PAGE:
There’s nothing quite like the freedom of hitting the open road. However, the last thing you want is your dashboard warning lights flashing as your car tries to tell you something is up! Even if you’ve been driving for years there’s no harm in giving yourself a little refresher course on exactly what’s going on under the bonnet of your car.
If you’re preparing to take the driving test, it’s equally as important! The driving test now includes a ‘show me or tell me’ section where the examiner will question the you on what’s under the bonnet and ask some other technical questions.
Take a look as we break down what you need to know:
Please note: Check your car manual or ask your mechanic to show you where the following items are located under the bonnet of your car as each car model can differ.
The main aspects you’ll need to check under the bonnet include the engine coolant reservoir, the engine oil level, the brake fluid reservoir and the windscreen washer fluid level.
Engine coolant level/reservoir
Point to the coolant reservoir and tell your examiner you would check the levels are between the maximum and minimum marks on the tank, or if there’s only one mark, then up to that mark.
Top tip: Mention you would always make sure the engine has cooled down first if performing a check, to avoid getting burned. You would then carefully unscrew the tank lid to allow any pressure to escape slowly.
Engine oil level
Indicate the dipstick and oil cap. To check the levels, you will pull out the dipstick and dry it off, then put it back in for a moment and pull out to check where the oil mark sits between the minimum and maximum marks.
Top tip: Explain that engine oil levels need to be checked every month and will be refilled via the filler cap. Be sure to mention you would have the car parked on a level surface to give an accurate reading.
Brake fluid level
Point to the brake fluid reservoir and tell your examiner you would check the level is between the minimum and maximum level. It is vital to keep an eye on hygiene in the brake fluid reservoir, so no dirt enters and affects brake performance.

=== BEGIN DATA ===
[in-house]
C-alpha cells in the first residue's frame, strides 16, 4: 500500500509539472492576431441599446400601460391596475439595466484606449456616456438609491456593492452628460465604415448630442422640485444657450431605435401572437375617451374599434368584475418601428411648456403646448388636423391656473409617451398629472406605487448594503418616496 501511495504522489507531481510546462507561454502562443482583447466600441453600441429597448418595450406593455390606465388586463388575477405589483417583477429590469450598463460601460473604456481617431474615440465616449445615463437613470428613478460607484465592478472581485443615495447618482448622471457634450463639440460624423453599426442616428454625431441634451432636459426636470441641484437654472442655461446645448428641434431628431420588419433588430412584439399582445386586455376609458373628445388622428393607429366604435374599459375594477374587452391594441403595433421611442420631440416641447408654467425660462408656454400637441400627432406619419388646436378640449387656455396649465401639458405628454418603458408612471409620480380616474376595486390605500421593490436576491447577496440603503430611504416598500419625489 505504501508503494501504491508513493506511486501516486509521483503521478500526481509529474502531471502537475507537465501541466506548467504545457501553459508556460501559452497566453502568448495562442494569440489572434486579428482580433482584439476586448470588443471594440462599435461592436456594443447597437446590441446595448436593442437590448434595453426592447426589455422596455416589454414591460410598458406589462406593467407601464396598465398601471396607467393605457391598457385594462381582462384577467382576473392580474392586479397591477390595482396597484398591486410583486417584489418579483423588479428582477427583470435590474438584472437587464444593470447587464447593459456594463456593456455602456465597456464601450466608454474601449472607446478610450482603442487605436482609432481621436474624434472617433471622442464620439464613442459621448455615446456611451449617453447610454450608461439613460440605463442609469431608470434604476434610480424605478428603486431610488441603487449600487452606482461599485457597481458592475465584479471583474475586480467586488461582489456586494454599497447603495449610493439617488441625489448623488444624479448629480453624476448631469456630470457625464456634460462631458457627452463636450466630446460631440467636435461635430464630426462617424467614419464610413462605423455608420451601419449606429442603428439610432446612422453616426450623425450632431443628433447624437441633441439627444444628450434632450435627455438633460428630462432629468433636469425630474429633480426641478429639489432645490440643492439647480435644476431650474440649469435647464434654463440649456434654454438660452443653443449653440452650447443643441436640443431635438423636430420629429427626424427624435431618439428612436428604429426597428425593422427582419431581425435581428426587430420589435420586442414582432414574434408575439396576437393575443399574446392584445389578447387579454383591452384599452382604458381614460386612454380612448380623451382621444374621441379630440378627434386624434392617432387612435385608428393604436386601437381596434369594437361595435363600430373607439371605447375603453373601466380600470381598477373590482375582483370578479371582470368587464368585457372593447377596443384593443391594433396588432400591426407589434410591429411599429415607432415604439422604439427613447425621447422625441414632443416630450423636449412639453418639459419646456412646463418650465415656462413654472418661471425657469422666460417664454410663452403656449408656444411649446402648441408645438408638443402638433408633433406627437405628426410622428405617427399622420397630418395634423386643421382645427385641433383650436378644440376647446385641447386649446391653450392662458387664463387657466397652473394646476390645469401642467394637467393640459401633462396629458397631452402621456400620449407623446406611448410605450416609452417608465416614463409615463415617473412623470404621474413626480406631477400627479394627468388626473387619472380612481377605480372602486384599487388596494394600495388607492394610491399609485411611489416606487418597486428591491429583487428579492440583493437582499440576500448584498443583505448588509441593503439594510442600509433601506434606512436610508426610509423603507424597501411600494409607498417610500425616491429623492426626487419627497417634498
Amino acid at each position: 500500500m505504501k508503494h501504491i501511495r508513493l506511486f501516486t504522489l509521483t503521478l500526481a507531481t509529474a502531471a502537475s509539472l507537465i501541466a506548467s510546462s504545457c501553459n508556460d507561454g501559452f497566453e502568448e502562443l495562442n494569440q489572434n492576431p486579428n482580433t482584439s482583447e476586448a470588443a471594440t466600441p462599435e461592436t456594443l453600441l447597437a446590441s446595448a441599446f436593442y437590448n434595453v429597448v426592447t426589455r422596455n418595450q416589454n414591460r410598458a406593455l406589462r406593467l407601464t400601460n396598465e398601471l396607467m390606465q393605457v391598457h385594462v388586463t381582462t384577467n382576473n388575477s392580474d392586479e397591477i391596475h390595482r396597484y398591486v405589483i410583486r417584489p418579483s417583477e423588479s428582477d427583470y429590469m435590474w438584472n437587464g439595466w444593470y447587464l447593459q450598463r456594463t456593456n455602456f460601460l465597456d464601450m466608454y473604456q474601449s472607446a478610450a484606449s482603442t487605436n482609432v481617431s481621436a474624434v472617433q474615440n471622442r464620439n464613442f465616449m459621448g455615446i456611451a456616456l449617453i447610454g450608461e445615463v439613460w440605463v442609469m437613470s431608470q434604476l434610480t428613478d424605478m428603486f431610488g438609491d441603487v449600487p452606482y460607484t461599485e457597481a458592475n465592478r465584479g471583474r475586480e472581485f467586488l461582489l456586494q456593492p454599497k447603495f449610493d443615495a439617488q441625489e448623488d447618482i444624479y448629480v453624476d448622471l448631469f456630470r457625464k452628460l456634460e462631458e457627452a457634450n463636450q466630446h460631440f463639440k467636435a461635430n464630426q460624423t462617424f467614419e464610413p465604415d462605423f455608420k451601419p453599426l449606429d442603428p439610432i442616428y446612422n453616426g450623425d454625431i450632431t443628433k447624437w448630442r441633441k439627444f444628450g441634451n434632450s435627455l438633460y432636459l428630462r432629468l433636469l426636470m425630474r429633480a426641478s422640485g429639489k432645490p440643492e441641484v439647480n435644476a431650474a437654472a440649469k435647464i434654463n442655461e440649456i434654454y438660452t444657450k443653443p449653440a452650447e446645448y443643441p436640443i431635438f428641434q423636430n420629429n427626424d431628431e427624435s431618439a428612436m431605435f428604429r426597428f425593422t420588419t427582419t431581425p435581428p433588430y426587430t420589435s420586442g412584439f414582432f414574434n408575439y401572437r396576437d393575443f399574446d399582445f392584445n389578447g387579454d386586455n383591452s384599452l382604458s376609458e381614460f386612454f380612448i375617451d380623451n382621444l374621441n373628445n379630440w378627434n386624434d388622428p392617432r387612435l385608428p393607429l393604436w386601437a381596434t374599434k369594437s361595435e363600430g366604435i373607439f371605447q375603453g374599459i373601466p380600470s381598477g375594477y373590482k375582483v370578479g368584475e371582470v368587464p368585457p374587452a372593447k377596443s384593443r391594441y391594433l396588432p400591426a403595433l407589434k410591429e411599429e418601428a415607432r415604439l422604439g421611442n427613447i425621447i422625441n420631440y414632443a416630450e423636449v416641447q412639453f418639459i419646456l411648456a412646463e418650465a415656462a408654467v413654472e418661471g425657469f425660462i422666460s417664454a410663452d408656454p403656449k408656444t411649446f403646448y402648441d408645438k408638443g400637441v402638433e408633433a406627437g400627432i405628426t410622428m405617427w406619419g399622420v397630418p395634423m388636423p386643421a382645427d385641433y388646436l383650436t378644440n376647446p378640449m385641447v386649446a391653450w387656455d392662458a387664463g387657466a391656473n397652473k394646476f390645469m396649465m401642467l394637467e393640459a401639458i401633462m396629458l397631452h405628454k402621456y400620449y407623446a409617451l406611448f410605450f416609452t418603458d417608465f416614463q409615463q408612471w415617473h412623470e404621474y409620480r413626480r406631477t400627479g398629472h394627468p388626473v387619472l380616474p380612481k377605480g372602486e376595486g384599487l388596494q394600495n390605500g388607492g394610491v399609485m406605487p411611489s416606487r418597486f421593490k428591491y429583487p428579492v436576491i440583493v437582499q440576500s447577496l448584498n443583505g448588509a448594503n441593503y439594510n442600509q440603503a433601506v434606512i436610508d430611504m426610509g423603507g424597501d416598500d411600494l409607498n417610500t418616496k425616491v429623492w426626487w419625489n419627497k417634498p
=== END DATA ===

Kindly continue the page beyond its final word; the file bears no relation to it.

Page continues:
Top tip: Brake fluid is toxic, so when filling this you must be careful to avoid any contact with your skin, and also the paintwork on your car.
Windscreen washer fluid
The windscreen reservoir does not have any minimum and maximum external marking, so you will need to remove the cap and have a visual check of the level.
Top tip: This will need to be checked regularly, especially before embarking on a long journey.
Your tyres should not have any cuts or bulges and it’s recommended they should each have a minimum tread depth of between 3-6mm. Tell your examiner that the recommended tyre pressure can be found in your manufacturer’s guide and a certified pressure gauge should be used at all times. Be sure to check out our article on everything else you need to know about tyre safety.
With Aviva car insurance, breakdown rescue cover comes as standard in your policy so we’ve got your back 24/7 should it happen to you. Plus, we offer a 10% discount simply for buying online. Get a quote today.1
We encourage our customers, where possible, to make use of our online options to access any help you need. If you have a query you can reach us via our contact forms. MyAviva is an online self-service portal available to all our home and car insurance customers.
For car insurance, you’re safe in the hands of Aviva.